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Cabo de Gata, Spain: exploring Europe’s only desert | Travel – Best Place Vacation

Cabo de Gata, Spain: exploring Europe’s only desert | Travel


After several hours walking along stark cliffs and ridges, I come down a hillside dotted with white asphodels and find myself on an untrodden beach. I have not seen another person since breakfast. Behind the beach, which is black, are banks of wild aloes with their massive spiky leaves at ground level and skinny dried flower stems jutting upwards.

Almeria map updated

They look like upside-down palm trees in a beach scene sketched by Picasso. I strip off and swim. The water is icy cold, but the beach is warm so I lie on it until I’m dry. Then I notice the shelter. It is tucked away in the cliff at the back of the beach, under an overhang of twisted, scorched volcanic rock with a few palm leaves as camouflage. Inside is a bench of driftwood and some empty plastic containers. Robinson Crusoe has not been here for a long time. I go to sit on the bench and am instantly slammed down into the sand.

The writer walking on a deserted beach en route to San José

The writer on a deserted beach en route to San José

I’m not knocked out, just stunned. I’m lying on the sand, groaning. I feel the top of my head and there’s a bit of blood, not much. For a moment I think some jealous caveman has bludgeoned me with a club but, from my prone position, I can see that there is a nasty rock protrusion at head height. In the gloom, eyes still sun-dazzled, I’d missed it. It was the mountain that had attacked me. And they do say deserts are a hostile environment.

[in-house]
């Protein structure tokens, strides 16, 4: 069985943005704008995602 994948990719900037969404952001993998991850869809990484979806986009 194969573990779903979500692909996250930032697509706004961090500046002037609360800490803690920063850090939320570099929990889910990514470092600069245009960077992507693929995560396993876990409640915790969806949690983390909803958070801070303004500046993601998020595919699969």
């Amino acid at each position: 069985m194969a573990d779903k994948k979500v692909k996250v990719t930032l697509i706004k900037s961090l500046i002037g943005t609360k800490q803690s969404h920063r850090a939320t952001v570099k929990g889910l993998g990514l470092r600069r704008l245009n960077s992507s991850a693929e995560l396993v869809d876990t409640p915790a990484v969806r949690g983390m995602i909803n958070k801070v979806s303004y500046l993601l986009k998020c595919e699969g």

Europe does not possess a lot of desert. There are some barren regions of Italy, Romania and Scandinavia. But there is only one real, true-to-type, sand-and-rock desert: the Cabo de Gata in Almería, Spain’s south-east corner, where annual rainfall is just 200mm – the lowest in Europe. That’s where I’ve come, to be pole-axed. In summer, this can be a searingly hot experience – not that sun-lovers are deterred: it is also the busiest time. In all other seasons, however, this is a unique and beautiful coast, perfect for a multi-day hike.

The landscape of Cabo de Gata near San Jose

The landscape near San José

I had started with a night in Rodalquilar, a white-washed village inside a large volcanic crater. Here, German émigré Eckhard Kost has built a quirky desert garden around an old farmstead, now a B&B – El Jardín de los Sueños, which means garden of dreams (doubles from €76). He has grown used to the reversal of all common sense in this environment. “If you build a swimming pool,” he tells me, “the main problem is you can lose all your swimmers due to it being too hot, and then all your water by evaporation.” His strange garden of cacti, stone and succulents both creates and reflects the mood of the place: a bit Heath Robinson, but also intriguing and serious. “I love it here,” he says. “I’d never live in Germany again.”

Cabo de Gata. Castillo de San Felipe, 18th century fort at Los Escullos village,

Castillo de San Felipe, an 18th-century fort at Los Escullos village